Tuesday, August 10, 2010

Why Health Care Reform Now?

By R.C. Braun, MD

Both during and after the health care reform debate many pondered two important questions: Why does our country need to reform our health care system? And, especially, why now when we are in the midst of a serious economic recession?

The response to the first question is in fact why it has it taken so long to change a system which is increasingly failing due to inefficiency, excessive cost, frequent poor results, and exclusion of far too many persons? All of these factors contribute significantly to our country’s economic problems and is why health reform is and was so needed.

Now, can we afford to reform our health care system? On the surface it appears that the proposed changes cost far too much. However, the changes are designed to be “budget neutral” by doing away with much of the waste and profiteering, and instead, promoting cost-effective care.

Many fears have been voiced, often promoted by organizations or businesses which might lose money or influence due to the new proposals. We are told that the government will take control of all health care and make medical decisions, that “I’ll lose my very good health insurance,” or that “Medicare will be drastically cut back” in order to pay for new programs for the uninsured.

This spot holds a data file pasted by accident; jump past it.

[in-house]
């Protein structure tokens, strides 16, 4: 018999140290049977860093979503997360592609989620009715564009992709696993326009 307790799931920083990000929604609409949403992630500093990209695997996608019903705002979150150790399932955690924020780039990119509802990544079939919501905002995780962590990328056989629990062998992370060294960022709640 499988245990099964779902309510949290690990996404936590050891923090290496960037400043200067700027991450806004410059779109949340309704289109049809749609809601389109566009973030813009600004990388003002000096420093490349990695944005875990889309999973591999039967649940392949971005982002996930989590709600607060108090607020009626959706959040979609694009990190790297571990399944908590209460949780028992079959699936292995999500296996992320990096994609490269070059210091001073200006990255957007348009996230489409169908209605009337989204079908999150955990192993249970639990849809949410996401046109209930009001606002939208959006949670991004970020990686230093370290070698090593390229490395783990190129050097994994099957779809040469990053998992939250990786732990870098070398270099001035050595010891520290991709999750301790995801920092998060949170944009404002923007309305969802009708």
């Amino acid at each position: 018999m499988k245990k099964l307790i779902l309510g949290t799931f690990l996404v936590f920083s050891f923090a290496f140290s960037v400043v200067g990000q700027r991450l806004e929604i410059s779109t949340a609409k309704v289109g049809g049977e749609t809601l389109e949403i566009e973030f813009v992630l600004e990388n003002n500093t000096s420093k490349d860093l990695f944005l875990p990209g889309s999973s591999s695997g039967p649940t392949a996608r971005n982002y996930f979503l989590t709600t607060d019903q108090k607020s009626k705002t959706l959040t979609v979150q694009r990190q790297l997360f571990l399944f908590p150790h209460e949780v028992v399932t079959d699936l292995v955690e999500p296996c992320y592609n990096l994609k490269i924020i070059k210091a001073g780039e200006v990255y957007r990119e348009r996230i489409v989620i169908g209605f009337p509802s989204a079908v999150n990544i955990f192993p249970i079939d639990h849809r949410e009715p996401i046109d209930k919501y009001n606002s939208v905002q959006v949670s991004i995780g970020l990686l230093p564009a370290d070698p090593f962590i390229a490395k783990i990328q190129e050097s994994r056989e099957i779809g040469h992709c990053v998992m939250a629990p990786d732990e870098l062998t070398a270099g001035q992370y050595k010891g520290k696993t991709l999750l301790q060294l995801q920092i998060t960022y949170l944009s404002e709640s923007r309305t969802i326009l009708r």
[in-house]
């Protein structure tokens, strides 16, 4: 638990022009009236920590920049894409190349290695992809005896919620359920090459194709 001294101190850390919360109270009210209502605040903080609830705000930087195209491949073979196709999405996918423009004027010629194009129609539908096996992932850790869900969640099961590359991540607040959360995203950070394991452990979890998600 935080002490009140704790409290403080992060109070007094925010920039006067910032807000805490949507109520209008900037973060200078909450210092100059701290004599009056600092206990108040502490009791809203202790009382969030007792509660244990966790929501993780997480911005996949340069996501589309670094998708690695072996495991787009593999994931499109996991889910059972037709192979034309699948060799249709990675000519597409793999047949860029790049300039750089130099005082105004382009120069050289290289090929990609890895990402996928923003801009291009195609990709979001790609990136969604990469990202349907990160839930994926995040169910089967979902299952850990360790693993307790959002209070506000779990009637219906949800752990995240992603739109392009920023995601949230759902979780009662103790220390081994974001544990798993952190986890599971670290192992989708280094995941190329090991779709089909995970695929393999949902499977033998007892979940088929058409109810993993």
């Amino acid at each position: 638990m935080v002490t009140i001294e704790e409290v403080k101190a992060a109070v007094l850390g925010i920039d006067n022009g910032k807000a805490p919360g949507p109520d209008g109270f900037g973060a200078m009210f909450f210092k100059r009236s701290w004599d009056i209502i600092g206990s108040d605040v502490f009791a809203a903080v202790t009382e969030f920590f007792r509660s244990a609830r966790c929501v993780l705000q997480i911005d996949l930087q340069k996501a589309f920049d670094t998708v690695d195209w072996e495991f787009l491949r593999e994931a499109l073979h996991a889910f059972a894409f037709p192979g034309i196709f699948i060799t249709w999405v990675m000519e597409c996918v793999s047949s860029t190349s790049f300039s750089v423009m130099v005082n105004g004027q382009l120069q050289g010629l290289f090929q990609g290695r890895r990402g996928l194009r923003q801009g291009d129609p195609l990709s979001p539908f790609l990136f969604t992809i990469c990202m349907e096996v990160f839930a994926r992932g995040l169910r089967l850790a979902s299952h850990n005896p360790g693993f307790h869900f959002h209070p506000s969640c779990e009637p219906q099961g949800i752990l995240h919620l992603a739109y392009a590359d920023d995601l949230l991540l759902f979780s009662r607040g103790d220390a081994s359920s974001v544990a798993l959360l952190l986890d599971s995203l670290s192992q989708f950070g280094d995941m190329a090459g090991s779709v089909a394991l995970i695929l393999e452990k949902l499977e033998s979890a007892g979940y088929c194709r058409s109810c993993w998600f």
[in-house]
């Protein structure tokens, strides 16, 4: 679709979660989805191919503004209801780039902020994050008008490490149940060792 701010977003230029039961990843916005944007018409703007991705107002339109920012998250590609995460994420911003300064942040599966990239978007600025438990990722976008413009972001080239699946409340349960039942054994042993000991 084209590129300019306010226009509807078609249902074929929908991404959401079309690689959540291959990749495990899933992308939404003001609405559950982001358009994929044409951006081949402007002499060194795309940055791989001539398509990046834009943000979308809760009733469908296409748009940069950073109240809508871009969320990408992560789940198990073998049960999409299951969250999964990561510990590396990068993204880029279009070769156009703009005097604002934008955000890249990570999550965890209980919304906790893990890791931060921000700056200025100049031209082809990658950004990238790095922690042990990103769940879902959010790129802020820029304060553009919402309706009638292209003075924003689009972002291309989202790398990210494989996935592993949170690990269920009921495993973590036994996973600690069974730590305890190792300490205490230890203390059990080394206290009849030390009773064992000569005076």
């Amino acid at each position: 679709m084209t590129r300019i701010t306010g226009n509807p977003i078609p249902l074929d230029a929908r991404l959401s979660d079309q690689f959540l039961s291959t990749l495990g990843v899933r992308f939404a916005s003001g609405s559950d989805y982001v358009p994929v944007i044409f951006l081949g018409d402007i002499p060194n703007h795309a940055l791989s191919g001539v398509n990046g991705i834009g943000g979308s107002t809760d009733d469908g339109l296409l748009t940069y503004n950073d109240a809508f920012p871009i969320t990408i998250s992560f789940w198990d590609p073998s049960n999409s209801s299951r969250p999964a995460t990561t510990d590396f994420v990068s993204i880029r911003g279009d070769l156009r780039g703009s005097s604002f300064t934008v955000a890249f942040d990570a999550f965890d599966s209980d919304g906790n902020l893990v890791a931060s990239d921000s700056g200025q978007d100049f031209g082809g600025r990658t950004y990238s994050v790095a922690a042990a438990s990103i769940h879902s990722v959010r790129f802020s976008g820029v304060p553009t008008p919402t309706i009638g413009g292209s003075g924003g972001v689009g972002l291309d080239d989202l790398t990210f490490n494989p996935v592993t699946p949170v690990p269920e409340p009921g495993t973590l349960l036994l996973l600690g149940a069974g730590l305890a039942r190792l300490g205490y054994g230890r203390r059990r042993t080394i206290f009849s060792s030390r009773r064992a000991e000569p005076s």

It should be recognized that the majority of Americans who have good health care through private pay, insurance, or Medicare will only be slightly affected.

For Tennessee, this legislation comes at a critical time of near disaster for our health care “safety net.” TennCare, which 10 years ago was a national leader in providing health care for the needy, has been decimated to the point that now our state is one of the worst in the nation. The new legislation, among other relevant things, provides federal funding to Tennessee of more than $4 billion a year to cover 650,000 people who are currently uninsured.

Since our bureaucracy moves slowly, full implementation of the new legislation will not take effect until 2014. However, some of the following benefits for many of us will start before the end of this year. For example:

• Health insurance will be mandated, and help in providing it will be available for those in need.
• Insurance companies will be monitored, and will be required to pay out at least 80 percent of their premium income in benefits.
• Insurance benefits cannot be arbitrarily denied or excluded for “pre-existing conditions.”
• Annual checkups and preventive or screening services, such as mammograms and immunizations, will be covered without co-pays and deductibles.
• “Job lock” (continuing unsatisfactory jobs in order to keep health insurance) will disappear with “insurance exchanges.”
• Nearly all children can be covered up to age 26 on their parent’s policy.

Special Medicare provisions for seniors include:

• All guaranteed Medicare benefits remain intact, and reforms help the program remain solvent for years to come.
• Medicare Advantage (Part C) will be revised for better efficiency and fairness.
• Gradual reduction of the “doughnut hole” in Medicare Part D, starting with a $250 rebate this year.
• 50 percent discount on brand-name drugs.
• Investments in training more primary care physicians.

Implementation of the new health care legislation will not solve all of our health care problems, but the negative spell has been broken, and we can look forward to continuing improvements over the years.
Braun is a medical doctor in Pleasant Hill.
Copyright (C) 2010 by Tennessee Editorial Forum. 8/10